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White House tells China to fix trade practices

04 August 2018

Top White House economic adviser Larry Kudlow on Friday ridiculed China's threat of US$60 billion of retaliatory tariffs as "weak" and said the world's second-largest economy was in significant "trouble".

The retaliation stands to further inflame tensions between the world's two biggest economies and echoes China's response to the previous round of tariffs which took effect last month.

U.S. President Donald Trump takes part in a welcoming ceremony with China's President Xi Jinping on November 9, 2017, in Beijing.

The announcement comes after US President Donald Trump threatened to raise the proposed tariffs on $200 billion of Chinese exports from 10 percent to 25 percent. That threat is part of efforts to make it more painful for China "to continue their bad practices than it is to reform", US Commerce Secretary Wilbur Ross said Thursday on Fox Business Network.

The move comes after Trump asked U.S. trade officials to consider imposing a 25% tariff on $200bn of Chinese goods, up from the 10% level originally proposed last month, as the two countries attempt to reach an agreement on trade.

The U.S. hit back with tariffs on 1,300 Chinese goods worth $50 billion.

Officials, however, downplayed suggestions that the move was meant to compensate for the recent decline in the value of the Chinese currency, which has threatened to take much of the sting out of Trump's tariffs by making imports cheaper.

President Donald Trump asked US Trade Representative to consider increasing the proposed tariffs to 25pc from the planned 10pc, USTR Robert Lighthizer said on Wednesday.

The latest round of USA tariffs would range between five per cent and 25 per cent and would hit 5,027 products - a variety of agricultural goods such as beef, as well as small planes, chemical components, textiles, liquefied natural gas and condoms.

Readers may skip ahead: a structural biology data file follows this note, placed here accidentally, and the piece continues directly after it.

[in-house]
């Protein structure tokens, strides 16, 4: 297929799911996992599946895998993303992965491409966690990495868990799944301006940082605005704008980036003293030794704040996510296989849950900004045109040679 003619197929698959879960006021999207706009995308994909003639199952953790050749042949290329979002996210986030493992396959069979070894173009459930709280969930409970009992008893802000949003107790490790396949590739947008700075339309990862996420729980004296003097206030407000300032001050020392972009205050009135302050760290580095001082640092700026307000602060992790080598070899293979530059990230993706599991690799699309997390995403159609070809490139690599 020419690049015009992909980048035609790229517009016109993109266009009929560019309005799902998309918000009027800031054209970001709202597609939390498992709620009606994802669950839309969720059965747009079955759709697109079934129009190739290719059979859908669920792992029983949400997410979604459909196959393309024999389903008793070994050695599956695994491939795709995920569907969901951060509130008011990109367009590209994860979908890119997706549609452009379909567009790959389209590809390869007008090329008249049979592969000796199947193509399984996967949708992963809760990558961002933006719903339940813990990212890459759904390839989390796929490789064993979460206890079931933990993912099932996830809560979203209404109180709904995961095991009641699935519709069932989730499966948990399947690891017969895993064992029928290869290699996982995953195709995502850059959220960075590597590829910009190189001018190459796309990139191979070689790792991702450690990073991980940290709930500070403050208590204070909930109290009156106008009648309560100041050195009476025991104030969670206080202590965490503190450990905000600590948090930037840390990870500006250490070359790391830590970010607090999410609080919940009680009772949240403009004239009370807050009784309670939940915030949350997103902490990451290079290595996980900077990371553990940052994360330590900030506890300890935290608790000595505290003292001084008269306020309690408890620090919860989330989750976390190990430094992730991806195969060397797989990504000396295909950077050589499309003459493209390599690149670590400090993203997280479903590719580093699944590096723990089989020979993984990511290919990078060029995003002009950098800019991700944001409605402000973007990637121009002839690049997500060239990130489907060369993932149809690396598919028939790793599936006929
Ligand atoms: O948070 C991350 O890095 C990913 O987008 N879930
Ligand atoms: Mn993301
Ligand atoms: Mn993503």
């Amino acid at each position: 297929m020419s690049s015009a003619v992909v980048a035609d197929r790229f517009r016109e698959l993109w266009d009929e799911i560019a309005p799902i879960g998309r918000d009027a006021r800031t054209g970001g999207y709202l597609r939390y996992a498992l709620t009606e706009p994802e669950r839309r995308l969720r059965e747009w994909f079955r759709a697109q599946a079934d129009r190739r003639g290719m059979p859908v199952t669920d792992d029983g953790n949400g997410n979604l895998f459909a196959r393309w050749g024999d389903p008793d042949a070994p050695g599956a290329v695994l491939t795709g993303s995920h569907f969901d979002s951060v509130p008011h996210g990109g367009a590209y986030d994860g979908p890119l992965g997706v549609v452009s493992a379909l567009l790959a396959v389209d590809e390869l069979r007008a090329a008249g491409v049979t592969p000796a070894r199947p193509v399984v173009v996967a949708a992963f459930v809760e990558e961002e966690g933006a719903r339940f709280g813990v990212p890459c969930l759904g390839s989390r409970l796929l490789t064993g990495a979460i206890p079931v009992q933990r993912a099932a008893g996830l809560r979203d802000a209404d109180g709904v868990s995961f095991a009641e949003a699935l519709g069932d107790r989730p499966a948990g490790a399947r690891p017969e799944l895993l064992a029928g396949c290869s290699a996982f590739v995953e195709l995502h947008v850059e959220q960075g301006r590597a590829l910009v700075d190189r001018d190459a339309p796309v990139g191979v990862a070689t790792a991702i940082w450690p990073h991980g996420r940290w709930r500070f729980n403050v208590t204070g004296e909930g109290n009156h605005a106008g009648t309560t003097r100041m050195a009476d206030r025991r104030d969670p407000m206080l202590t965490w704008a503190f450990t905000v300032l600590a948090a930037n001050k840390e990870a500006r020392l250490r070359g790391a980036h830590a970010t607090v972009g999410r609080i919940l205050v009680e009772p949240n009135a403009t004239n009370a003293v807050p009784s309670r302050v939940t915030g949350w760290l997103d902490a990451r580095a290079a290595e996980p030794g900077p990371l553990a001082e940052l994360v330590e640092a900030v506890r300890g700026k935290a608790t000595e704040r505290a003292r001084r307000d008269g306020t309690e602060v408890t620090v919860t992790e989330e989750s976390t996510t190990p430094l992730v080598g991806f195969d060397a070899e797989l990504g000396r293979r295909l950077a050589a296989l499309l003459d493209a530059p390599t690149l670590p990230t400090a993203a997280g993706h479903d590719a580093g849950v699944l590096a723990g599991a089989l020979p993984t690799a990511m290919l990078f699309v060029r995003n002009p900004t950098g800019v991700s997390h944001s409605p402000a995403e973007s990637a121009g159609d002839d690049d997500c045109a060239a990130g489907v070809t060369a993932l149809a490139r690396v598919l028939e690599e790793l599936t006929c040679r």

"They better not underestimate President Trump's determination to follow through on our asks". The move was meant to bring China back to the negotiating table for talks over US demands for structural changes to the Chinese economy and a cut in the bilateral trade deficit. China recently threatened to slap retaliatory tariffs on an additional $60 billion in US goods.

The two countries have not had formal trade talks since early June.

Washington and Beijing are locked in battle over American accusations that China's export economy benefits from unfair policies and subsidies, as well as theft of American technological know-how. The inquiry found that Chinese theft of USA intellectual property was costing the US economy billions of dollars. It had also become the largest buyer of US crude oil outside of Canada, but Kpler, which tracks worldwide oil shipments, shows crude cargoes to China have also dropped off in recent months.

Other US goods targeted by China also included semiconductors, some helicopters, small-to-mid-sized aircraft, condoms, beef, steel products and coffee.

White House tells China to fix trade practices